Paperwork Fatigue

Even the most straightforward U.S. immigration application involves filling out tons of forms and gathering evidence to prove your immigration eligibility. Each application varies and requires following different detailed instructions, which is overwhelming for many prospective immigrants. Make a small mistake, and the application can be rejected, delayed, or denied. Immigration attorneys are well-versed in the necessary paperwork, and many have streamlined systems. Green card lawyers use professional software that aid the  input of necessary information and produce the requisite forms quickly. Having an attorney on your team is well worth the cost for peace of mind and reducing your chances of rejection.

Bureaucratic Delay

Immigration law is notoriously convoluted, and it's overseen by a government agency that is understaffed and lacking resources. In addition, the USCIS is infamous for time delays and occasionally mixing up paperwork. Having an immigration lawyer on your side is in your best interest in this common circumstance to get your petition back on track.

Legal Resources for Immigrants

Before you contact an immigration attorney, educate yourself on the resources at your disposal for potential immigrants. Many organizations seek to simplify the immigration process and assist in citizenship, some on a reduced-fee or no-fee level. If finances are a barrier to becoming a U.S. citizen, consider contacting one of the organizations below dedicated to helping immigrants find effective and conscientious legal representation. 

Immigration scams

If you’re unsure where to begin in finding an immigration lawyer, visit the USCIS site for a detailed breakdown of attorney guidelines and things to keep in mind when choosing a lawyer. While this list isn’t exhaustive, it’s a good starting place, especially if you’re overwhelmed by the paperwork. Unfortunately, immigration scams are commonplace and can devastate many would-be immigrants’ chances of procuring a green card. Job offer scams and requests for payment to “jump the line” are just two of the scams that potential immigrants can face during the immigration process. To learn more, go to USCIS and talk to a reputable attorney about how to avoid these scams. 

United We Dream

United We Dream is the largest immigrant youth-led network in the country whose members are leading the fight for the dignity and respect of all immigrants, regardless of status. They collaborate with undocumented youth to strategize and clear pathways to education and legal help and stop deportations. Their website features a multitude of resources for undocumented folks and potential immigrants to know their rights and understand local policies. You can also contact them directly with questions or advice, and a member of their team will get back to you. Many of the folks who work with United We Dream speak more than one language, so non-English speakers can effectively communicate with their team.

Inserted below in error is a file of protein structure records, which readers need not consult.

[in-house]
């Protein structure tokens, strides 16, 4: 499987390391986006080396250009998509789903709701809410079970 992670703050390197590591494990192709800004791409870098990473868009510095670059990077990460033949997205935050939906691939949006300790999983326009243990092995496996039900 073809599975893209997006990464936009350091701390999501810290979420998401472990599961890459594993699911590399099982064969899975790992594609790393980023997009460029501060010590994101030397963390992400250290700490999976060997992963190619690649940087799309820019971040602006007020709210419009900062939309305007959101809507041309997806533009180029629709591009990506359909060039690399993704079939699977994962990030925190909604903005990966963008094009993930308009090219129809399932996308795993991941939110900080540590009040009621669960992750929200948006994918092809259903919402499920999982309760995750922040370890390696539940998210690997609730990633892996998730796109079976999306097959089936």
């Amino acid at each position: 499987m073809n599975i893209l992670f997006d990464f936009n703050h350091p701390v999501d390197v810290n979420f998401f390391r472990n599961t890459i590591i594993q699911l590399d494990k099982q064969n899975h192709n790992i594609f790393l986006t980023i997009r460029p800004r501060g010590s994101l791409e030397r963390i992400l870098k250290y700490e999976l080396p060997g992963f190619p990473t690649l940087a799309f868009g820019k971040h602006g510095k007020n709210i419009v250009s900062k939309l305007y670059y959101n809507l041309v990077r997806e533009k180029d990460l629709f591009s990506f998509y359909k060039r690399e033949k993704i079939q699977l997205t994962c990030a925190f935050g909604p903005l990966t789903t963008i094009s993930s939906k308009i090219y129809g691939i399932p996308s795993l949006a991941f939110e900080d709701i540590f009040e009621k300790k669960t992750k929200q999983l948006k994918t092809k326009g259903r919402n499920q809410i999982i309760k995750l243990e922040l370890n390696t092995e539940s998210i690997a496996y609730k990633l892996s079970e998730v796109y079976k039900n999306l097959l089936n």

Notifica App

For undocumented folks in the U.S., United We Dream created Notifica, an app that helps immigrants prepare against deportation. Users can download the app to plan, learn, and act if they’re at risk of being detained by deportation agents. It will even notify users of at-risk locations and advise folks to steer clear. 

Immigrant Legal Resource Center

For more than forty years, the Immigrant Legal Resource Center (ILRC) has educated and assisted attorneys and legal advocates in their work to help immigrants and their families. You can find an immigration preparedness toolkit on their website, available in English and Español. This free toolkit offers in-depth and easily accessible information that outlines the basics of various immigration topics. This resource also features links to helpful reference documents, fact sheets, and tools users can use to create personalized plans. 

National Association of the Deaf

Many public and private attorneys are not well-versed in ADA requirements and accommodations for folks who are deaf or hard of hearing. The National Association of the Deaf (NAD) is an organization dedicated to bridging this gap by providing equal access to legal services for those who are deaf or hard of hearing. The NAD is committed to improving the accessibility of legal services by providing necessary accommodations such as qualified interpreters, CART, and assistive listening devices. The NAD can aid local attorneys in accessing their state communications access fund (CAF), which covers the cost of communication access services. 

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Toni XuReviewer

Toni Xu is a New York-based immigration attorney. Her practice focuses on helping immigrants with visa, green card, and citizenship applications. Visit: